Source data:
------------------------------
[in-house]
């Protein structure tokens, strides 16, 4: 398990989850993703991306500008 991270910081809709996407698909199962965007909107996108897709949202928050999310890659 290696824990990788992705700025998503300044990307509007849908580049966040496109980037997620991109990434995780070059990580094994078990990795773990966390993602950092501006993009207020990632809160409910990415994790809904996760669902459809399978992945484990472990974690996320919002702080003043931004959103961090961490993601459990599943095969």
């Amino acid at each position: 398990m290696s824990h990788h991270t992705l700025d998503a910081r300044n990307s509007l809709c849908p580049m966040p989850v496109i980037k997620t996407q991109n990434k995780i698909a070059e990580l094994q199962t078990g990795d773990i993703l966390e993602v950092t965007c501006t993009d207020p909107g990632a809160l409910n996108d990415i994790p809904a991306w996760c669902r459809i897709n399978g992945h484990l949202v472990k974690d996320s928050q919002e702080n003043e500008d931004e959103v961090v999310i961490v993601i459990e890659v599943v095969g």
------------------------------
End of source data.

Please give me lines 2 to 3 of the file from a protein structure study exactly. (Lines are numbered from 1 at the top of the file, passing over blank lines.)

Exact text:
């Protein structure tokens, strides 16, 4: 398990989850993703991306500008 991270910081809709996407698909199962965007909107996108897709949202928050999310890659 290696824990990788992705700025998503300044990307509007849908580049966040496109980037997620991109990434995780070059990580094994078990990795773990966390993602950092501006993009207020990632809160409910990415994790809904996760669902459809399978992945484990472990974690996320919002702080003043931004959103961090961490993601459990599943095969």
């Amino acid at each position: 398990m290696s824990h990788h991270t992705l700025d998503a910081r300044n990307s509007l809709c849908p580049m966040p989850v496109i980037k997620t996407q991109n990434k995780i698909a070059e990580l094994q199962t078990g990795d773990i993703l966390e993602v950092t965007c501006t993009d207020p909107g990632a809160l409910n996108d990415i994790p809904a991306w996760c669902r459809i897709n399978g992945h484990l949202v472990k974690d996320s928050q919002e702080n003043e500008d931004e959103v961090v999310i961490v993601i459990e890659v599943v095969g």